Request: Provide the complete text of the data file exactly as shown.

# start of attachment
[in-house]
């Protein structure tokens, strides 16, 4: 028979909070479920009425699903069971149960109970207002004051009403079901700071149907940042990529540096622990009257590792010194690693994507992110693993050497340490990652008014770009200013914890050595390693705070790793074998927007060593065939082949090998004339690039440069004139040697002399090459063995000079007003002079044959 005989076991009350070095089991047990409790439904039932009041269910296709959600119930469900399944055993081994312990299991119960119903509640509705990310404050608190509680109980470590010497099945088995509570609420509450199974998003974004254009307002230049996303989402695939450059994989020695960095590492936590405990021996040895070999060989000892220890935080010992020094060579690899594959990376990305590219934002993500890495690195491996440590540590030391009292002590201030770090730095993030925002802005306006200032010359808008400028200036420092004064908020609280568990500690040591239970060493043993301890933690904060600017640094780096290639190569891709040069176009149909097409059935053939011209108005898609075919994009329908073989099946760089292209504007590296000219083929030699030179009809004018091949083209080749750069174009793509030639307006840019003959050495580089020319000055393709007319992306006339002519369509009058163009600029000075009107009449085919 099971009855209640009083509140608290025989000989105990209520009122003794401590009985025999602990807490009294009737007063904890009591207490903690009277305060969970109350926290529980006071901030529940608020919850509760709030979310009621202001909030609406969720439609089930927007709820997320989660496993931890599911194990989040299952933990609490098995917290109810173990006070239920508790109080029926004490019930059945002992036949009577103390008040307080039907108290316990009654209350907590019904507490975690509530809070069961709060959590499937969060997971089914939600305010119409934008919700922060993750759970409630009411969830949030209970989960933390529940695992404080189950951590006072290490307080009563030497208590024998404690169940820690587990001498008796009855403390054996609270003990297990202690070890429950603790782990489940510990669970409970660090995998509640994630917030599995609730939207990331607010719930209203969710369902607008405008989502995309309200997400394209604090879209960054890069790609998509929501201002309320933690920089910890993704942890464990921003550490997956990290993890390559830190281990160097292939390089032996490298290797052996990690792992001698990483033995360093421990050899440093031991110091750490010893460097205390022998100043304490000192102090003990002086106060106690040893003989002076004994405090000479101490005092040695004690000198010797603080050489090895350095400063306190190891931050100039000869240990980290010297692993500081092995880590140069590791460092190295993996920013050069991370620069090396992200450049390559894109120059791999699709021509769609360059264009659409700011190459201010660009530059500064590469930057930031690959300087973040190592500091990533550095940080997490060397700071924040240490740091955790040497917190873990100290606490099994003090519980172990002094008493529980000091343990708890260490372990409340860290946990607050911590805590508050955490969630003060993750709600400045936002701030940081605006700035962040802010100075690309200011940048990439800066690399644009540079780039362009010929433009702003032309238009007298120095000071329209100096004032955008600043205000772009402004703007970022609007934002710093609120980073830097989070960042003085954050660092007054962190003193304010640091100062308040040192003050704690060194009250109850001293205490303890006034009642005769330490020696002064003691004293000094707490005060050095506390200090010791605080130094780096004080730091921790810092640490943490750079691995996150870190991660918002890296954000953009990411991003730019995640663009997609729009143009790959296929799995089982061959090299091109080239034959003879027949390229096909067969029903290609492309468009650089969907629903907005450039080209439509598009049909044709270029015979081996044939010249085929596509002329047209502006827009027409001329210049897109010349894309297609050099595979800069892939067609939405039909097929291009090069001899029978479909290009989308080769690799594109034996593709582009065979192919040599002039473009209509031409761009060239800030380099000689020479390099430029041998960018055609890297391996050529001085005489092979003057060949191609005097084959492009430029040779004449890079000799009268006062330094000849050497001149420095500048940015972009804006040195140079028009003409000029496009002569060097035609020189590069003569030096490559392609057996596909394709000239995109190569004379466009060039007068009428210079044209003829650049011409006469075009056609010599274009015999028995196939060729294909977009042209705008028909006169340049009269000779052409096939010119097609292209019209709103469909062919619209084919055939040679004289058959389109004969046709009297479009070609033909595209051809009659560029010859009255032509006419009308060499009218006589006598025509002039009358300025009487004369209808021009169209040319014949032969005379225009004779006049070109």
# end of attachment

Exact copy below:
[in-house]
């Protein structure tokens, strides 16, 4: 028979909070479920009425699903069971149960109970207002004051009403079901700071149907940042990529540096622990009257590792010194690693994507992110693993050497340490990652008014770009200013914890050595390693705070790793074998927007060593065939082949090998004339690039440069004139040697002399090459063995000079007003002079044959 005989076991009350070095089991047990409790439904039932009041269910296709959600119930469900399944055993081994312990299991119960119903509640509705990310404050608190509680109980470590010497099945088995509570609420509450199974998003974004254009307002230049996303989402695939450059994989020695960095590492936590405990021996040895070999060989000892220890935080010992020094060579690899594959990376990305590219934002993500890495690195491996440590540590030391009292002590201030770090730095993030925002802005306006200032010359808008400028200036420092004064908020609280568990500690040591239970060493043993301890933690904060600017640094780096290639190569891709040069176009149909097409059935053939011209108005898609075919994009329908073989099946760089292209504007590296000219083929030699030179009809004018091949083209080749750069174009793509030639307006840019003959050495580089020319000055393709007319992306006339002519369509009058163009600029000075009107009449085919 099971009855209640009083509140608290025989000989105990209520009122003794401590009985025999602990807490009294009737007063904890009591207490903690009277305060969970109350926290529980006071901030529940608020919850509760709030979310009621202001909030609406969720439609089930927007709820997320989660496993931890599911194990989040299952933990609490098995917290109810173990006070239920508790109080029926004490019930059945002992036949009577103390008040307080039907108290316990009654209350907590019904507490975690509530809070069961709060959590499937969060997971089914939600305010119409934008919700922060993750759970409630009411969830949030209970989960933390529940695992404080189950951590006072290490307080009563030497208590024998404690169940820690587990001498008796009855403390054996609270003990297990202690070890429950603790782990489940510990669970409970660090995998509640994630917030599995609730939207990331607010719930209203969710369902607008405008989502995309309200997400394209604090879209960054890069790609998509929501201002309320933690920089910890993704942890464990921003550490997956990290993890390559830190281990160097292939390089032996490298290797052996990690792992001698990483033995360093421990050899440093031991110091750490010893460097205390022998100043304490000192102090003990002086106060106690040893003989002076004994405090000479101490005092040695004690000198010797603080050489090895350095400063306190190891931050100039000869240990980290010297692993500081092995880590140069590791460092190295993996920013050069991370620069090396992200450049390559894109120059791999699709021509769609360059264009659409700011190459201010660009530059500064590469930057930031690959300087973040190592500091990533550095940080997490060397700071924040240490740091955790040497917190873990100290606490099994003090519980172990002094008493529980000091343990708890260490372990409340860290946990607050911590805590508050955490969630003060993750709600400045936002701030940081605006700035962040802010100075690309200011940048990439800066690399644009540079780039362009010929433009702003032309238009007298120095000071329209100096004032955008600043205000772009402004703007970022609007934002710093609120980073830097989070960042003085954050660092007054962190003193304010640091100062308040040192003050704690060194009250109850001293205490303890006034009642005769330490020696002064003691004293000094707490005060050095506390200090010791605080130094780096004080730091921790810092640490943490750079691995996150870190991660918002890296954000953009990411991003730019995640663009997609729009143009790959296929799995089982061959090299091109080239034959003879027949390229096909067969029903290609492309468009650089969907629903907005450039080209439509598009049909044709270029015979081996044939010249085929596509002329047209502006827009027409001329210049897109010349894309297609050099595979800069892939067609939405039909097929291009090069001899029978479909290009989308080769690799594109034996593709582009065979192919040599002039473009209509031409761009060239800030380099000689020479390099430029041998960018055609890297391996050529001085005489092979003057060949191609005097084959492009430029040779004449890079000799009268006062330094000849050497001149420095500048940015972009804006040195140079028009003409000029496009002569060097035609020189590069003569030096490559392609057996596909394709000239995109190569004379466009060039007068009428210079044209003829650049011409006469075009056609010599274009015999028995196939060729294909977009042209705008028909006169340049009269000779052409096939010119097609292209019209709103469909062919619209084919055939040679004289058959389109004969046709009297479009070609033909595209051809009659560029010859009255032509006419009308060499009218006589006598025509002039009358300025009487004369209808021009169209040319014949032969005379225009004779006049070109």